My hunch – I have become reliant upon impostors. I have trusted in the security of my government, my solid house, my budget and bank account, my assumption that I will grow old with my husband, my health. I have put my trust into emptiness, for aren’t we all dancing a precarious dance? This life holds no certainty, no entitlement, for none of us is immune to suffering, to loss, to tragedy and disappointment. And so, we live in fear. We live scared because our dedication and sacrifice, our self made selves and our assumptions of fortune could leave us stranded. There is no return on investment. Our impostors don’t love and provide for us, protect and insure our sustenance. Our impostors ask for more and more and more. The relentless call to prove our worth and self-protection. Fear whispers the sinister lies, fear hints at the falsehood – it’s all about us, our effort, our gain, our portfolio, our winning.

I forget, or maybe I never knew the desperate love my perfect shepherd has for me.

Even when the way goes through

Death Valley,

I’m not afraid

when you walk at my side.

Your trusty shepherd’s crook

makes me feel secure. (Psalm 23:4 MSG)

I pray I will know how loved I am, now and forever. My daughter, Waffles’ shepherd, a tangible example of this love, no matter what her sheep do, no matter how they fail or fall she will love and provide for them always. For this is the most certain thing they have.

Facebook & Me.

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Sunday was a huge deal for Broncos fans, the Super Bowl, a national holiday. Grocery stores flooded, parties planned, alcohol consumed.

Our house invested little into the affair. We held no party, a dedicated grocery store visit was not initiated. Orange does not hold honor in our home, with the exception of an occasional shirt stripe. Licensed gear is nonexistent – not even a sock or hat. I admit, we are not exemplary fans, we are along for the ride, enjoying the hoopla and excuse for a lazy Sunday evening.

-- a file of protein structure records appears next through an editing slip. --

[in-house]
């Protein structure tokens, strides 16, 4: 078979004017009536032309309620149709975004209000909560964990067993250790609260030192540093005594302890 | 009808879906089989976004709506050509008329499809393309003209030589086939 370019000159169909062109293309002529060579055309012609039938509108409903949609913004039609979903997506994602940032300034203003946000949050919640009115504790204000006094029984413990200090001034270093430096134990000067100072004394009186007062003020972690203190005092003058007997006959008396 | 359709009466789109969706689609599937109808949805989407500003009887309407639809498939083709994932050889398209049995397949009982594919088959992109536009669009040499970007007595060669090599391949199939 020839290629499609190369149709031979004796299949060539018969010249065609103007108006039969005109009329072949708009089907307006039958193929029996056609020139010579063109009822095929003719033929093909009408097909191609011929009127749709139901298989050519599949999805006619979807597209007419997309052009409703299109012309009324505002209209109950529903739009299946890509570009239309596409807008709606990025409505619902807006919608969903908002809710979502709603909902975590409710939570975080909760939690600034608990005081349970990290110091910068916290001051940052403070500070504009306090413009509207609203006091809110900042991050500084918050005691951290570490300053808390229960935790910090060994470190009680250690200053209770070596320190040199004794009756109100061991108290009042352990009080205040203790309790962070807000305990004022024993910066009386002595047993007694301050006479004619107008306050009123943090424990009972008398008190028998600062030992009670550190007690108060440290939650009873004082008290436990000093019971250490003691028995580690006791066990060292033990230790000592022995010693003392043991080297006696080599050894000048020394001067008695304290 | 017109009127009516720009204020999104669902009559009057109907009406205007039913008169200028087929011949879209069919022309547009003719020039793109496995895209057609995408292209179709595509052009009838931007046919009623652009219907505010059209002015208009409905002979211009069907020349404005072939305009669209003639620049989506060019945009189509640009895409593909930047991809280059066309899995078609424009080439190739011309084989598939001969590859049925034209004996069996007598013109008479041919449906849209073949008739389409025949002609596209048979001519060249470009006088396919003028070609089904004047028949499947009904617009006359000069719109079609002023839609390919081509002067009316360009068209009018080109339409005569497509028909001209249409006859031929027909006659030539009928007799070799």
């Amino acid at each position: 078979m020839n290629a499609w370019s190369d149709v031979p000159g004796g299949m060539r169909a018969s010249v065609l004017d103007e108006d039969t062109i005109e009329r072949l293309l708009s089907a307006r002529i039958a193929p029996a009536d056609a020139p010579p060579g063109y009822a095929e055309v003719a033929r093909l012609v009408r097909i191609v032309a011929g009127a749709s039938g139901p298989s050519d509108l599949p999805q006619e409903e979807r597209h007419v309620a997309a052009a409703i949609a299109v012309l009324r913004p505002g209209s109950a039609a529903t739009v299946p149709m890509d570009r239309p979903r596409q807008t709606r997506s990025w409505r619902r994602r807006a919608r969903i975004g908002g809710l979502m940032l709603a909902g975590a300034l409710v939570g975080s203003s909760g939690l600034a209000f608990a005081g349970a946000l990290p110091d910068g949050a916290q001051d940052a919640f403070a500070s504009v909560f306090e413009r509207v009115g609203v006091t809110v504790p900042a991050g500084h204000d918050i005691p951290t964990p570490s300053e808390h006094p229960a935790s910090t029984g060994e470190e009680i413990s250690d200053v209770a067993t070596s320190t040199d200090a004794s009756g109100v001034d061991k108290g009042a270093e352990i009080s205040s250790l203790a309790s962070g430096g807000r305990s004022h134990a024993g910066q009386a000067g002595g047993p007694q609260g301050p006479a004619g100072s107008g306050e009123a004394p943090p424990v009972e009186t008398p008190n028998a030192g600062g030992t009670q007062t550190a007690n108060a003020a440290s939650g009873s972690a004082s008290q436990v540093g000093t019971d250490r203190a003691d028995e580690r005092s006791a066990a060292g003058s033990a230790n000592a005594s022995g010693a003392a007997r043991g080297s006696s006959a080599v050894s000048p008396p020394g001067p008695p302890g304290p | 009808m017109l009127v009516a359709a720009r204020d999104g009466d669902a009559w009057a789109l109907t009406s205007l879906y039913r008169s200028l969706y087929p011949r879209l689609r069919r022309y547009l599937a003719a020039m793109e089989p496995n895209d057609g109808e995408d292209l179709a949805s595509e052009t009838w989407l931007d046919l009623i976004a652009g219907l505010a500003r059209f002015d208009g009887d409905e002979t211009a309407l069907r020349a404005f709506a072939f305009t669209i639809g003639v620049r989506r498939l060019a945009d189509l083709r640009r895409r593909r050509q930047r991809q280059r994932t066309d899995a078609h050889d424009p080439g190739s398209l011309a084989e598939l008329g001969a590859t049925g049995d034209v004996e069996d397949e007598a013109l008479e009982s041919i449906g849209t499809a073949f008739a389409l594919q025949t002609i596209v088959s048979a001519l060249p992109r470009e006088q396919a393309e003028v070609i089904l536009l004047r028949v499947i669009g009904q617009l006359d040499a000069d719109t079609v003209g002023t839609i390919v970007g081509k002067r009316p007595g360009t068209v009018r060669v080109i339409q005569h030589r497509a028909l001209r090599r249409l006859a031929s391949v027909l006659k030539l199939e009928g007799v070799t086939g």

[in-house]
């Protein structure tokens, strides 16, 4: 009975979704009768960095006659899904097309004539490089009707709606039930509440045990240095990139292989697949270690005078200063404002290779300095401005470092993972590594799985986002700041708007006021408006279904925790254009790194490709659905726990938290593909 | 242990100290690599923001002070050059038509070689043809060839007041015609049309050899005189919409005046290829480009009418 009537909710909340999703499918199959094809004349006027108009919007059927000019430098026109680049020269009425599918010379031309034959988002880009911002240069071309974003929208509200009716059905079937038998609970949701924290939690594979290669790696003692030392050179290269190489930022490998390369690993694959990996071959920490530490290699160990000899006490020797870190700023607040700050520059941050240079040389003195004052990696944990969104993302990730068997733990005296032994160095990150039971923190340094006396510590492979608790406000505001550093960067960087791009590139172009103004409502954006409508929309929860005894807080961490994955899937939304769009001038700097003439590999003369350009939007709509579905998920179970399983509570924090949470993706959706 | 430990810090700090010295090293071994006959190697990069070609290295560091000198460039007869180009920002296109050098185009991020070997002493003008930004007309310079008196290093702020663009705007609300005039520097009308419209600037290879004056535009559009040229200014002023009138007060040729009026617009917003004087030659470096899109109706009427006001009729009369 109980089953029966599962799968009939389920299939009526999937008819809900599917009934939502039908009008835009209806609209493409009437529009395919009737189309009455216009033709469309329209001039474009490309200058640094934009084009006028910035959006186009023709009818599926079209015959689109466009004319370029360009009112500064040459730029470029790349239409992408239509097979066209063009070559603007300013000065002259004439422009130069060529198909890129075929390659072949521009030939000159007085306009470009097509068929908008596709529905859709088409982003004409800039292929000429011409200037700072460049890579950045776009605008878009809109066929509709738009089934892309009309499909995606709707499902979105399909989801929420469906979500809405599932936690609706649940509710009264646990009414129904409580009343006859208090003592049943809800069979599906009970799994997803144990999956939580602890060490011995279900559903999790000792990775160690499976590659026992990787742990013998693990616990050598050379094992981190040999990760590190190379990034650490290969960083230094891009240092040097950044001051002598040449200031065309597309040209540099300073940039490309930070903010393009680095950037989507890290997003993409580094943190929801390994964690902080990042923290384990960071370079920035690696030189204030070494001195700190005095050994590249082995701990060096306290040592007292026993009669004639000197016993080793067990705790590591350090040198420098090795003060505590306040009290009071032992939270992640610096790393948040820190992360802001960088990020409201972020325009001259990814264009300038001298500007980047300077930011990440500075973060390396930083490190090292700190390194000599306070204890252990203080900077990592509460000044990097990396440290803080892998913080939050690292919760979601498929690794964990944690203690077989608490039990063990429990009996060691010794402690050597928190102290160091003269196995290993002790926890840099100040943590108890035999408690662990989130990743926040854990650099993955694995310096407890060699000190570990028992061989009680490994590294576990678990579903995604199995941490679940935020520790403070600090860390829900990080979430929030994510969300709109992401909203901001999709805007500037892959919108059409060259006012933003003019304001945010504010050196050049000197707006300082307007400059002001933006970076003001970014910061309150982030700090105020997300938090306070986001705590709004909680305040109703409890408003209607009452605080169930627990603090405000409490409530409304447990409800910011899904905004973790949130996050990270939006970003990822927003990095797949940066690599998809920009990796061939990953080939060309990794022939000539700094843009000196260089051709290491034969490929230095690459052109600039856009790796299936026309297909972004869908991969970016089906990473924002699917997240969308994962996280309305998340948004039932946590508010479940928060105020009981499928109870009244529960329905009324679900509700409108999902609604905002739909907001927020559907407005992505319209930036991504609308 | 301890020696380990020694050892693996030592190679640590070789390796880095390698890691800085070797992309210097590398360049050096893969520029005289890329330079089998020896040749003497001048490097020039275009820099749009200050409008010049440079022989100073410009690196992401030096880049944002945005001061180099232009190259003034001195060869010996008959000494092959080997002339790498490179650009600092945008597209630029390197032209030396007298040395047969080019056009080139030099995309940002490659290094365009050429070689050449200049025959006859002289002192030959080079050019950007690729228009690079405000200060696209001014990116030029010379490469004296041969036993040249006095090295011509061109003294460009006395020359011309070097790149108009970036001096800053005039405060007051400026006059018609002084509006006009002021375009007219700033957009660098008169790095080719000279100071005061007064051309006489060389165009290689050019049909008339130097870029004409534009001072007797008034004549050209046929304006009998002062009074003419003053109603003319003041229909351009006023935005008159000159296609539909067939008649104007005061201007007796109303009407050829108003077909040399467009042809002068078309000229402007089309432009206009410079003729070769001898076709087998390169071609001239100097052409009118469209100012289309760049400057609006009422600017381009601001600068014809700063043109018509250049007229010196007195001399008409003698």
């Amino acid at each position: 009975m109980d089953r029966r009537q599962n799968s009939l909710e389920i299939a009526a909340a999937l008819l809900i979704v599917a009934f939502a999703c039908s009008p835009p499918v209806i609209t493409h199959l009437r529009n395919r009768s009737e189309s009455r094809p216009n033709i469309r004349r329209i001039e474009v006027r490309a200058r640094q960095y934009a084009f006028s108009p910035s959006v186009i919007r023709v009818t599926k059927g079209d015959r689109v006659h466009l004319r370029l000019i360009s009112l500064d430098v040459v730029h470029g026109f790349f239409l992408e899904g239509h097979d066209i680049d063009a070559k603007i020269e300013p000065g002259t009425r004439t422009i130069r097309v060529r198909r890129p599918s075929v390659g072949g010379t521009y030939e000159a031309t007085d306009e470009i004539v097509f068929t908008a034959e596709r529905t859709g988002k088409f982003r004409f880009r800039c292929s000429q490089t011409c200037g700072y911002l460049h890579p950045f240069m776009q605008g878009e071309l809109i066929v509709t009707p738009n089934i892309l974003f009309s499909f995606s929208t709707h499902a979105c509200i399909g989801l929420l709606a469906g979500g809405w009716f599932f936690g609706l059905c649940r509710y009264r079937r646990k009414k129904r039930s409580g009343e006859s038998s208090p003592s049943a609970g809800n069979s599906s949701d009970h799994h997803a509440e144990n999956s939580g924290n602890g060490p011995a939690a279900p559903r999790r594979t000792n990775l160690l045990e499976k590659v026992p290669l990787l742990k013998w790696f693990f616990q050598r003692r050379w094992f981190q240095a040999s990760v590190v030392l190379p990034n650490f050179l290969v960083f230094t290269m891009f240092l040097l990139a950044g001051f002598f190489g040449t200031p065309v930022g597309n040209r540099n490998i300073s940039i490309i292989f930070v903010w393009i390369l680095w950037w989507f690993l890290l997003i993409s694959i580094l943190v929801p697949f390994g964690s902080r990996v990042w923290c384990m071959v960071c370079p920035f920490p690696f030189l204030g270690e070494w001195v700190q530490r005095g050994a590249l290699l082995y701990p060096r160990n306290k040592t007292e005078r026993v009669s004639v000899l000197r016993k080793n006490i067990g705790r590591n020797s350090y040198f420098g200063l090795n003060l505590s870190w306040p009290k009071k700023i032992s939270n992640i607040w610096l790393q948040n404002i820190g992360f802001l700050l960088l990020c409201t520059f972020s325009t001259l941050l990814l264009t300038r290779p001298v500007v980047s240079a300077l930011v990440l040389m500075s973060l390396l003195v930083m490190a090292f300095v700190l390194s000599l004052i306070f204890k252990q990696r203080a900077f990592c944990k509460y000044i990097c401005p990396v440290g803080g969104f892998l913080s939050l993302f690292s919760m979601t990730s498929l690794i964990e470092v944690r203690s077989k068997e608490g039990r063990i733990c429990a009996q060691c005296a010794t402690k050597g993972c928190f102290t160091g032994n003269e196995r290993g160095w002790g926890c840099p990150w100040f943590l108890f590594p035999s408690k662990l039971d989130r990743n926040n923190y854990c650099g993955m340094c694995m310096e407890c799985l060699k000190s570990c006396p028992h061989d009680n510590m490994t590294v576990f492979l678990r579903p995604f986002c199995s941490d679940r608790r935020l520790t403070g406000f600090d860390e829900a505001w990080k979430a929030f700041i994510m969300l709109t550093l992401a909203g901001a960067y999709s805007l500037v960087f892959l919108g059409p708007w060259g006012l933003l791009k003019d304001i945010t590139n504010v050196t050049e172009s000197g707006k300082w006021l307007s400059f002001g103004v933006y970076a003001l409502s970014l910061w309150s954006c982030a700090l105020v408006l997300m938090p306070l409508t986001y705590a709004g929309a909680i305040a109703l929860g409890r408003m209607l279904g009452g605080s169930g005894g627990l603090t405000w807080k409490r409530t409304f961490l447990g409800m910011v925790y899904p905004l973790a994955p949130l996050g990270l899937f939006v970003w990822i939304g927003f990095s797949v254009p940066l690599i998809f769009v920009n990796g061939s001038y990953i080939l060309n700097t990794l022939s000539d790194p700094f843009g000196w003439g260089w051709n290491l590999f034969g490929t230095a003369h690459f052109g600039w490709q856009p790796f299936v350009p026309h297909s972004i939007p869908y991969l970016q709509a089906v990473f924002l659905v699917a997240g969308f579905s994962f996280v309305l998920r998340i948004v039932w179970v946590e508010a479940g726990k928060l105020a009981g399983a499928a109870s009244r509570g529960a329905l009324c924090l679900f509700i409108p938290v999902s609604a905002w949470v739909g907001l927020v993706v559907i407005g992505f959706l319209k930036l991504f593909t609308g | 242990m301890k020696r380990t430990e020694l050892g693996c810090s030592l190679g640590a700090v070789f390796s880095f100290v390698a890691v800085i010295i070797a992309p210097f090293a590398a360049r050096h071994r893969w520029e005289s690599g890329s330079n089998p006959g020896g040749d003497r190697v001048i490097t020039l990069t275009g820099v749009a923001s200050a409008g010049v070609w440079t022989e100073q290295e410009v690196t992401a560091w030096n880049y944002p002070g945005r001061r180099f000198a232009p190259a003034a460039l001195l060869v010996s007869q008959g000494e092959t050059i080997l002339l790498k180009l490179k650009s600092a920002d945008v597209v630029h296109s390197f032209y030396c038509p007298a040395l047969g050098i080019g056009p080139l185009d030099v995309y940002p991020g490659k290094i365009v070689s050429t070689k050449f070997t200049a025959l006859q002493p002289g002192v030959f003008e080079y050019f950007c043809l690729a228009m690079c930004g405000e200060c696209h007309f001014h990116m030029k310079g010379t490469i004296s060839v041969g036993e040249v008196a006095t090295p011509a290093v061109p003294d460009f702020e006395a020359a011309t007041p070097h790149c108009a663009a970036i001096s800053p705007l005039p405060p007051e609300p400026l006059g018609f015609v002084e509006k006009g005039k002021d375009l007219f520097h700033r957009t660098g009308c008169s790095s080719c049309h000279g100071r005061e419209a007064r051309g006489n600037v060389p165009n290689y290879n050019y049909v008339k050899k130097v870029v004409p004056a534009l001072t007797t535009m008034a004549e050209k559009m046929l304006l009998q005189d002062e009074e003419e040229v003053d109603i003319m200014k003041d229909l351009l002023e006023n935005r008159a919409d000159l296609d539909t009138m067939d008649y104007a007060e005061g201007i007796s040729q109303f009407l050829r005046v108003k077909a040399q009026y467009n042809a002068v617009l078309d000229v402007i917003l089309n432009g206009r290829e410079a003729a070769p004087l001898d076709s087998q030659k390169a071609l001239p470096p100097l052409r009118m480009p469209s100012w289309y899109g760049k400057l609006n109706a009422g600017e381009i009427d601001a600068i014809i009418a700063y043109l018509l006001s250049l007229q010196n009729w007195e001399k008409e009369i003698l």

Throughout the game I perused social media. I meandered the halls of Facebook, observing friends and their celebrations, the jersey-adorned gatherings, orange in abundance. Snapshots of chips and dips, beers in hands, bodies piled together on sofas. My feed littered with celebration, with sunsets, with gatherings. It could have been us, but we chose different, we chose quiet.

Something commonplace happened, something I am reluctant to see but ready to admit. Social media has the power (given by me) to steal my joy. Our decision to have a quiet evening became not enough. Our situation turned sorry, sad, wrong. Eric and I alone, on the couch, while the children dispersed themselves throughout the house and neighborhood. The absence of Bronco spirit, the lackluster food display, the empty house an exhibit of our less-than. I became concerned, competition, jealousy rising – kindness, gratitude, grace plummeting. These feelings bore down upon me without warning, coloring the moment, calling into question our value, making our experience not enough.

My under-preparation surged, spectacled under a floodlight. Our simple, low-key, relaxing celebration wrong. Disappointment tinged with “wish I had”, for I believed the Facebook feed, I believed the lie, that we were alone, and everyone else was having more fun than us, the extrapolation, the perpetuation of the false – on and on and on.